• My paperwhites (above) are finally blooming. Every year this is a miracle, and I have rarely watched so anxiously for those buds and creamy flowers as I did this year.
  • My Christmas tree is still up (oh yes it is), and twinkle lights feel hopeful in this dark season.
  • The fish I am feeding for a friend are all (knock wood) still alive.
  • I started a new journal last week, and this one is Harry Potter-themed.
  • Dinner on Friday was a new recipe from Real Simple, and it was delicious.
  • My new coat does have functional pockets (I had to open them with a seam ripper, but they are there).
  • The fizzy shower bar a friend sent for Christmas is such a treat. (I have a tiny shower and no bathtub, so it’s perfect.)
  • I have been reading some really good books: Elizabeth Wein’s gripping YA novel The Enigma Game and Horatio Clare’s gorgeous, honest memoir The Light in the Dark.
  • My writing class has started back up, and seeing everyone’s faces and sharing our writing is so nourishing and fun.
  • The Wailin’ Jennys’ cover of “Light of a Clear Blue Morning” – with their ethereal, bell-like harmonies – is perfection.
  • My local tea store, Mem Tea, is still faithfully shipping out online orders, and I just stocked up on my winter staples: English Breakfast and Earl Grey.

What are the small things getting you through, these days?

Read Full Post »

It’s been such a strange year that I almost decided to skip this annual blogging tradition. But – why not? – we can still take stock, even at the end of all these months of isolation. So here we go. In 2020 I have:

  • run probably hundreds of miles through my neighborhood of East Boston
  • gone through three pairs of On Running shoes
  • taken dozens of yoga classes, in the park and via Zoom (and, briefly, in the lovely studio at The Point)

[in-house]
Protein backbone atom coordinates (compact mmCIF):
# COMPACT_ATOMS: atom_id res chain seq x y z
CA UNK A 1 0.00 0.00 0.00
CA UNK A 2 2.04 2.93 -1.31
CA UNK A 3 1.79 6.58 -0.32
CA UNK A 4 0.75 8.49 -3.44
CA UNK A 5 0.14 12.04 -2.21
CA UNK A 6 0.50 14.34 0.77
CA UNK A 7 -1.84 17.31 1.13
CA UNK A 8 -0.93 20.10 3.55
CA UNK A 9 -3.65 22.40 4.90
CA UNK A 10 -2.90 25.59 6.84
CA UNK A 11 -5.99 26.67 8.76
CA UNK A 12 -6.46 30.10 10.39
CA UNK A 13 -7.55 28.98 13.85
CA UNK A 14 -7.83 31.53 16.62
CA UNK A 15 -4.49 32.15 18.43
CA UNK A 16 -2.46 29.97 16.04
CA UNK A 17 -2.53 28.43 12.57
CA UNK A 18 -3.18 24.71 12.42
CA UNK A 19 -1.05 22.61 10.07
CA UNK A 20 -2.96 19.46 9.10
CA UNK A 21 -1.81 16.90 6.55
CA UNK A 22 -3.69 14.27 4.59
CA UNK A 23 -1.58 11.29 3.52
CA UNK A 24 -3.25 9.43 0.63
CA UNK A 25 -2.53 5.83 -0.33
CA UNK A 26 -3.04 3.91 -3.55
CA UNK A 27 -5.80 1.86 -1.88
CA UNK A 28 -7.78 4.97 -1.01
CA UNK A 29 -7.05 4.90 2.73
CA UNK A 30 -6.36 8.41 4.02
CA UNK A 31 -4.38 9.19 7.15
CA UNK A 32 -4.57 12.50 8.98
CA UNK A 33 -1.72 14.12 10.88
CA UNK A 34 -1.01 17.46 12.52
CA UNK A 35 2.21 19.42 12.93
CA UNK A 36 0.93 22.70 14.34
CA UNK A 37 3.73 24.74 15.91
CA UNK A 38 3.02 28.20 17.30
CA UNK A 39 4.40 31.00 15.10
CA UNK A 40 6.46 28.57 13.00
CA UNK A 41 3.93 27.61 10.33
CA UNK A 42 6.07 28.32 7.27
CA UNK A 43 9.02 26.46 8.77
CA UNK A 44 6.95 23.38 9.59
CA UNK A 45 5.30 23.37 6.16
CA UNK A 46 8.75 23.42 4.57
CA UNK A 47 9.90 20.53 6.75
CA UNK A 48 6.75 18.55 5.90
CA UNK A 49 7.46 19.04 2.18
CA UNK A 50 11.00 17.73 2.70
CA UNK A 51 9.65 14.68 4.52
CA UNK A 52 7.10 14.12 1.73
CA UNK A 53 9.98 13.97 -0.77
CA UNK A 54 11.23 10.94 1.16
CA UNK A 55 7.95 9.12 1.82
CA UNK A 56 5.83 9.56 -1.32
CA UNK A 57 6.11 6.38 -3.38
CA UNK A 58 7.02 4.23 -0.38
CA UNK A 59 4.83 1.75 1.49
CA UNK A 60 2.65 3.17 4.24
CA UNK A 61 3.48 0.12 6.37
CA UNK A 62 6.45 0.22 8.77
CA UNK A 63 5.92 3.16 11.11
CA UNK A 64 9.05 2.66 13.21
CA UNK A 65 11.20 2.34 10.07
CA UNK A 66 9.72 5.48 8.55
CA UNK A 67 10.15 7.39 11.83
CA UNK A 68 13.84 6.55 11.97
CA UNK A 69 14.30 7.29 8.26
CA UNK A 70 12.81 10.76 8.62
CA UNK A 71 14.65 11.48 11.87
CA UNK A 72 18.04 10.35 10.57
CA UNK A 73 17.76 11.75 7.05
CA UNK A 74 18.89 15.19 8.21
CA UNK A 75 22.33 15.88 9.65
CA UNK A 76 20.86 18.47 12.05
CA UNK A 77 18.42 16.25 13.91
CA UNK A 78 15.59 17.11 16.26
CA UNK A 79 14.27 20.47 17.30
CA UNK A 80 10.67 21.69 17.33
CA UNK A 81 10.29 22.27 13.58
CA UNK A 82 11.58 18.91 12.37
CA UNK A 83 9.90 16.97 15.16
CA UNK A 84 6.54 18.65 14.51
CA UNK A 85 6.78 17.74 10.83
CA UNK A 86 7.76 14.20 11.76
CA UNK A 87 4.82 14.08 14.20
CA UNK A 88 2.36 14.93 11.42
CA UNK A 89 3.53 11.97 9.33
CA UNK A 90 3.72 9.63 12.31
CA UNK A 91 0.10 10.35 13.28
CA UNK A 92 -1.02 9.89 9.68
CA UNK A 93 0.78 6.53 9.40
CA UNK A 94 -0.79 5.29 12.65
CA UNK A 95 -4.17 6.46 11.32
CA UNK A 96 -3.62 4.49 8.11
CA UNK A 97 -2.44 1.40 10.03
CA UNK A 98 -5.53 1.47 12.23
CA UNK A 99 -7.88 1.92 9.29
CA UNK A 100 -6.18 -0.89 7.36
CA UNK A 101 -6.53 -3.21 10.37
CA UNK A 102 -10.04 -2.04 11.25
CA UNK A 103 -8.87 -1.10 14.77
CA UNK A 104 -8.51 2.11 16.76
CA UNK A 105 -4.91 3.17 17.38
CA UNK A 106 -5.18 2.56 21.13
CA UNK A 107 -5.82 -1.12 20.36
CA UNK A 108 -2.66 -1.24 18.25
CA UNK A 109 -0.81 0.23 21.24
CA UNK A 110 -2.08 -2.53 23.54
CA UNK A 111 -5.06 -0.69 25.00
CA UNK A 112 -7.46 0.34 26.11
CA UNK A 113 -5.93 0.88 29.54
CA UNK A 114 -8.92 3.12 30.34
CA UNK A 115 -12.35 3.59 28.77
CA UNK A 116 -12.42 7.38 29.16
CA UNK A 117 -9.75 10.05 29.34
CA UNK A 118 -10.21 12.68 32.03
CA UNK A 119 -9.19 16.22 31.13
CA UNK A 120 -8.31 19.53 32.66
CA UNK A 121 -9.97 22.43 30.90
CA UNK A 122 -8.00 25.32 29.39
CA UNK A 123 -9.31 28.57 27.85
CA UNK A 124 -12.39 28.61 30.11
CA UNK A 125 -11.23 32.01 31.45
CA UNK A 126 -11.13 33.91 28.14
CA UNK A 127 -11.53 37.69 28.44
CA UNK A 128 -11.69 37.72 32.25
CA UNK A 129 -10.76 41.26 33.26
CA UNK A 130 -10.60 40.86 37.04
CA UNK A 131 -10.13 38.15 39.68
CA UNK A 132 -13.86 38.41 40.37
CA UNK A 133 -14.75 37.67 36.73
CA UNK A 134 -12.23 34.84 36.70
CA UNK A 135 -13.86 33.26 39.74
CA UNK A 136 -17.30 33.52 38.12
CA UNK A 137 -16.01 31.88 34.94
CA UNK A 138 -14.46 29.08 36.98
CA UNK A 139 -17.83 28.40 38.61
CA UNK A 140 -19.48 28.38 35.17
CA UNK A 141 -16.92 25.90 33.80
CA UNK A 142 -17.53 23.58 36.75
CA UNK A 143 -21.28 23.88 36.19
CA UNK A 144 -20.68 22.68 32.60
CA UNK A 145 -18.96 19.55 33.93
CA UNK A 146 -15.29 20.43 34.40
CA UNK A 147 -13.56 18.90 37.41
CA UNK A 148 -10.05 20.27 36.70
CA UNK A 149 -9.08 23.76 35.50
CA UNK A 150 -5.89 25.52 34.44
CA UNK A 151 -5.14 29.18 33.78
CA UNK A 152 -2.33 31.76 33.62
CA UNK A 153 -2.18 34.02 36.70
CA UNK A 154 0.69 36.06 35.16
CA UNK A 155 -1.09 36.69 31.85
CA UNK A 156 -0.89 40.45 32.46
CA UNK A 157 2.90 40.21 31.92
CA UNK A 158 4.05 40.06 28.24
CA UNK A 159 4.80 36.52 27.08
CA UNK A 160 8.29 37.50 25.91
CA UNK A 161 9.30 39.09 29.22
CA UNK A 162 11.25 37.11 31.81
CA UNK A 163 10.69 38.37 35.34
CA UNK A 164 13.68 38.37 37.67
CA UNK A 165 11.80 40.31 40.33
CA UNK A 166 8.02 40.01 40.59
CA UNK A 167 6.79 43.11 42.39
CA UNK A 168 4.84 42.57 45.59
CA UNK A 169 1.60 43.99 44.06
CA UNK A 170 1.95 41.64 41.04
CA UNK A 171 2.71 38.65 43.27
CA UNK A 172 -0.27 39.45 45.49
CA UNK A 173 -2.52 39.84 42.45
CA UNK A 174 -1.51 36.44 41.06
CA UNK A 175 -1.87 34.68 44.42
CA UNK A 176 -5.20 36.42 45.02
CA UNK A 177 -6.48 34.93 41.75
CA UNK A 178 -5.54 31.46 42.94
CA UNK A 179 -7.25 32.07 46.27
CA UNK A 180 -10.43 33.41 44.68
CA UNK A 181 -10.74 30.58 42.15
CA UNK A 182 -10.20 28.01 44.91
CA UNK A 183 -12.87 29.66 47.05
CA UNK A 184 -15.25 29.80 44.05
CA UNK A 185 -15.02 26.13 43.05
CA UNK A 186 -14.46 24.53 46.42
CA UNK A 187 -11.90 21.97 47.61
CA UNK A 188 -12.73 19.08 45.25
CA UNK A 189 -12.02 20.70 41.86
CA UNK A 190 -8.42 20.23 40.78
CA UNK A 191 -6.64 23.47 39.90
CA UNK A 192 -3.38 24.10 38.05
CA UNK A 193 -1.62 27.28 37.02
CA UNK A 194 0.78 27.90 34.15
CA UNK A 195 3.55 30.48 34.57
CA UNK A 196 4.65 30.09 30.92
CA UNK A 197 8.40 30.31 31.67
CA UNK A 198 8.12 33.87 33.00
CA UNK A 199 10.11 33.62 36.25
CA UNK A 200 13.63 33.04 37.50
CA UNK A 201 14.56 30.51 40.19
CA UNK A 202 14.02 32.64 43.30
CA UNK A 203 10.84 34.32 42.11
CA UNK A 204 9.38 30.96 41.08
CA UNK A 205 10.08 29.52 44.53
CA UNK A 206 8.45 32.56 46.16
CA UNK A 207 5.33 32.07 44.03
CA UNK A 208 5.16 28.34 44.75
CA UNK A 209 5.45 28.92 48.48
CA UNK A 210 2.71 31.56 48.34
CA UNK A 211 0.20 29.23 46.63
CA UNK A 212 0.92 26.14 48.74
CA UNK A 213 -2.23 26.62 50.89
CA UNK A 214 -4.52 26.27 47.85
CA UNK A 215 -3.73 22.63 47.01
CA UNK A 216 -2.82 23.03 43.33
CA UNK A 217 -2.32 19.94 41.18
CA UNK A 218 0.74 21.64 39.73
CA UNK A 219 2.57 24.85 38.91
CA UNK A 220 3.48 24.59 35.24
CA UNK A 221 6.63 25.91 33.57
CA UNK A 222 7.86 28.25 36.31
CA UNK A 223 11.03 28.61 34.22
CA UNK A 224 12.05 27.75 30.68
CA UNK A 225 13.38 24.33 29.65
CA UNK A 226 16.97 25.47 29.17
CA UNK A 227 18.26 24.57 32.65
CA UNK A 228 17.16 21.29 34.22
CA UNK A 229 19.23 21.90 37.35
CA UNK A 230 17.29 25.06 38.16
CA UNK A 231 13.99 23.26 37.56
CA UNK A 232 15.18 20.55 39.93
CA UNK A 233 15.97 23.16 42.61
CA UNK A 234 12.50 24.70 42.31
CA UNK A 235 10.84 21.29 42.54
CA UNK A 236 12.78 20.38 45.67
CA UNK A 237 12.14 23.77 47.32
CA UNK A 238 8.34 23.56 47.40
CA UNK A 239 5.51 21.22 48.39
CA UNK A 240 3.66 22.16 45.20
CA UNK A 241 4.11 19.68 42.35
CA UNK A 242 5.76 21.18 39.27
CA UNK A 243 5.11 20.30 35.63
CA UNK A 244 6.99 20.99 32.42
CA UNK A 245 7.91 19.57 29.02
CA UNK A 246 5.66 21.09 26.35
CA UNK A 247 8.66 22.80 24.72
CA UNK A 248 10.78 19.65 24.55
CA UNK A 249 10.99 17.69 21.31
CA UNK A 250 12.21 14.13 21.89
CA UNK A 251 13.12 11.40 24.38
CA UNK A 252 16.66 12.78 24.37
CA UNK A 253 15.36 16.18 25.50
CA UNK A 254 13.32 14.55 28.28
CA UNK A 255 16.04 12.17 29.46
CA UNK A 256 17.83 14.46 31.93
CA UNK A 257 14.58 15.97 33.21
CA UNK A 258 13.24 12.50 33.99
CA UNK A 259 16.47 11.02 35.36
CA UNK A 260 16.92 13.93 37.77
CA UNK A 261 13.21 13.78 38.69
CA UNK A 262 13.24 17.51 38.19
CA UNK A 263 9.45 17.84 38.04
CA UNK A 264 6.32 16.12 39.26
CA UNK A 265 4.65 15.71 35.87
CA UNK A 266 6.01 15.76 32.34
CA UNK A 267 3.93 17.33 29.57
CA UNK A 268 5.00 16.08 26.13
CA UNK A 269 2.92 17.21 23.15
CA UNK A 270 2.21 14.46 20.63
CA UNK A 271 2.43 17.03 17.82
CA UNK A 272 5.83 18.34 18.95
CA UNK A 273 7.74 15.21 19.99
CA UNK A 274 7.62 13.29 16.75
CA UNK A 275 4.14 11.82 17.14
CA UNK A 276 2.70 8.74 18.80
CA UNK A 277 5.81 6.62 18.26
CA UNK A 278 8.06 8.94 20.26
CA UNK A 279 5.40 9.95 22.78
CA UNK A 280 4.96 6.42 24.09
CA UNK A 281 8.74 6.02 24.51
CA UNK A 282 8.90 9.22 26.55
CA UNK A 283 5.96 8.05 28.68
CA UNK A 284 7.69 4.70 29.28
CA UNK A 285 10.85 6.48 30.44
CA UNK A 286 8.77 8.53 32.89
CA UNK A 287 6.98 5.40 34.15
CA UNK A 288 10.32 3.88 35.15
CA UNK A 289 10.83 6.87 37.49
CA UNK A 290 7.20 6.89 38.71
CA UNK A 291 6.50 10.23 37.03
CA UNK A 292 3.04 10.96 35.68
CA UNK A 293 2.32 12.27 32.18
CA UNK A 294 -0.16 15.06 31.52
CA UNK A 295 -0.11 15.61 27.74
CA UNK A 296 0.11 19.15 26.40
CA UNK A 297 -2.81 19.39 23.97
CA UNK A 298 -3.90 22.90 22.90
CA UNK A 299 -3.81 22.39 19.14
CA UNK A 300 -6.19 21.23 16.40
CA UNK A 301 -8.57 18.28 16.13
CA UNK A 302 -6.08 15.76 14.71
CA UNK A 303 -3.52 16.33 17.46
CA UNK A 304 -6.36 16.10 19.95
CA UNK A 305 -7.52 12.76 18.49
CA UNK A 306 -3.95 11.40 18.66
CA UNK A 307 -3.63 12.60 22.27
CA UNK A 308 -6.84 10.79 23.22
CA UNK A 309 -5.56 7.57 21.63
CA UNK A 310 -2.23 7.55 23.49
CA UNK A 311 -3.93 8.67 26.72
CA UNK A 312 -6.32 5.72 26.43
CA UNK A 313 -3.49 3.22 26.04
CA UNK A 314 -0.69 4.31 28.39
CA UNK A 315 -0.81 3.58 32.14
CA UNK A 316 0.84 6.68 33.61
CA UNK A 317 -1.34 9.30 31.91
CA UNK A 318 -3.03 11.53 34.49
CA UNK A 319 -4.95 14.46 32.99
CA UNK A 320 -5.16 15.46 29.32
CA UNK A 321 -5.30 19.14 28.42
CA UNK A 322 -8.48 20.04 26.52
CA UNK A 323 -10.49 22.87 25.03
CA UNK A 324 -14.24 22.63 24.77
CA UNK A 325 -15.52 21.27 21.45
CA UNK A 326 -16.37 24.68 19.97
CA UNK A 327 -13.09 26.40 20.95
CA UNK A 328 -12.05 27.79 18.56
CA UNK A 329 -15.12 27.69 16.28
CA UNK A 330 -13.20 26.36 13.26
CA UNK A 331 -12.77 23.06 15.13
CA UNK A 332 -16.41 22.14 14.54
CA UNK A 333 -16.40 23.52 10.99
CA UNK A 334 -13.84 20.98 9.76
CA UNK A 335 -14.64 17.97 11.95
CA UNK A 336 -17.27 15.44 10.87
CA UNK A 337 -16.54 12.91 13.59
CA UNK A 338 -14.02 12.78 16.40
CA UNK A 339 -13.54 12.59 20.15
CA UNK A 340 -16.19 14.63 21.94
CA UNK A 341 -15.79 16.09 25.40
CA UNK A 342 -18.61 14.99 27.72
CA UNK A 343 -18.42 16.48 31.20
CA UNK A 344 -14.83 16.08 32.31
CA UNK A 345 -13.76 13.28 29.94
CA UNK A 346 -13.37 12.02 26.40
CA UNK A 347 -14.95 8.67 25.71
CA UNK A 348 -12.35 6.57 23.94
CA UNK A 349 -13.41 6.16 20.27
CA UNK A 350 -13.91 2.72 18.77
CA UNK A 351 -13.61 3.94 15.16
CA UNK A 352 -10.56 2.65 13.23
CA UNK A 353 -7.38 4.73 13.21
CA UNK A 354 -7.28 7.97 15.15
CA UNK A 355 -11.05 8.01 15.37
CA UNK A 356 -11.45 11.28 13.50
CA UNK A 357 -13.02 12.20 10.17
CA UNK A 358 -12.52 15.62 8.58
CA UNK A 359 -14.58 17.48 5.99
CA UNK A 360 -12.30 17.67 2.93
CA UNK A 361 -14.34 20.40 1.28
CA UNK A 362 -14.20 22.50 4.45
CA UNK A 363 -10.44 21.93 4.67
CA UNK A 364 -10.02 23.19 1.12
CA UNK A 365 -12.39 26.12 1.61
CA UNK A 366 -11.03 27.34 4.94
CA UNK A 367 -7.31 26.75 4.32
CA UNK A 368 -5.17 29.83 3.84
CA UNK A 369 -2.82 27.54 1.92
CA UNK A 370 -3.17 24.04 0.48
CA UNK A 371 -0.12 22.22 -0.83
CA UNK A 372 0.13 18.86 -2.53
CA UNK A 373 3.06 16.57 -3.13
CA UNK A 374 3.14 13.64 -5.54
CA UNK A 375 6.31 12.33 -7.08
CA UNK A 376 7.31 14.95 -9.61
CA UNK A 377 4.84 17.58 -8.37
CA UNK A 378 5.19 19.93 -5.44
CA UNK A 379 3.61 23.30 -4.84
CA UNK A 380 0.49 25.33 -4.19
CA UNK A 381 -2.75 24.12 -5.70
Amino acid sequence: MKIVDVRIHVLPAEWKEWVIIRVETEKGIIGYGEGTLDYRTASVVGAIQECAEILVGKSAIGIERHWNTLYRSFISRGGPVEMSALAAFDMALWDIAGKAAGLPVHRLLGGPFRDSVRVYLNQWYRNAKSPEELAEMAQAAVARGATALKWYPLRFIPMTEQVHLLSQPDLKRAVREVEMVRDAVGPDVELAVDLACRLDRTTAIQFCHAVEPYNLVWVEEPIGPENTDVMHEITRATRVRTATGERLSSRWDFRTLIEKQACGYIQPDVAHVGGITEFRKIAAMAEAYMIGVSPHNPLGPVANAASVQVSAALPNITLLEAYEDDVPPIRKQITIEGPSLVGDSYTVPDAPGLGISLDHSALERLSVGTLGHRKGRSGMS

• gone on so many bike rides with my guy
  • participated in my first protest rides
  • walked with my friend Marisa a few times a month, keeping each other sane while trading news of work and books and life
  • survived divorce court (back in January)
  • worked on campus for two and a half months, worked from home for two months, then been furloughed and eventually laid off
  • covered Berklee’s Dancing with the Stars event, pre-quarantine (so much fun)
  • driven up to Gloucester for a sweet birthday weekend with my guy
  • celebrated a cozy, quiet Thanksgiving, just the two of us
  • spent some time hanging with Chloe, my friends’ kitty
  • read about 220 books
  • adjusted to reading and reviewing ebooks for Shelf Awareness
  • taken Nina Badzin’s wonderful ModernWell writing class
  • drafted a novel during NaNoWriMo
  • tended herbs, geraniums, paperwhites, a fern and an amaryllis
  • sung in a virtual Christmas choir
  • made and delivered numerous lasagnas for my neighbors
  • filled up several journals
  • enjoyed a cozy, sweet Christmas
  • looked ahead to 2021 with tentative hope

Happy New Year, friends. Here’s hoping it brings more light.

Read Full Post »

Hello, friends. Here we are, two days before Christmas, and I am feeling all the emotions: seesawing between loneliness and hope, heavy sadness and sharp, sudden joy.

On the long list of things that are different this year, my holiday traditions (like most people’s) have been upended. I’m not in Texas with my family, and I am also still figuring out life (and Christmas) after divorce. I love December and all its rituals, large and small, and this year I have had no choice but to adapt and remake so many of the traditions I love.

I wrote last week about how I put up my tiny tree, not the same as the big one we had for years, but still twinkly and lovely. Many of my ornaments remain packed away, for now, but the ones I’ve chosen all have deep and sweet associations. I cried when I found our old stockings packed away in a box, but I pulled out the snowflake hangers, and my guy and I bought new stockings, for a new season.

When J and I sent Christmas cards, we’d pick out a photo, design a card on Shutterfly, order stacks of them, then hand-address them all in one go, sitting at the kitchen table with Christmas music playing. This year, that honestly felt like too much. (I didn’t send cards at all last year.) I bought a few different sets of letterpress cards and have been addressing them in small batches, scribbling notes to faraway family and friends and sealing each one with a poinsettia sticker. The ones I’ve received are Scotch-taped to the doorframe, reminding me of the folks I love and wish I could hug.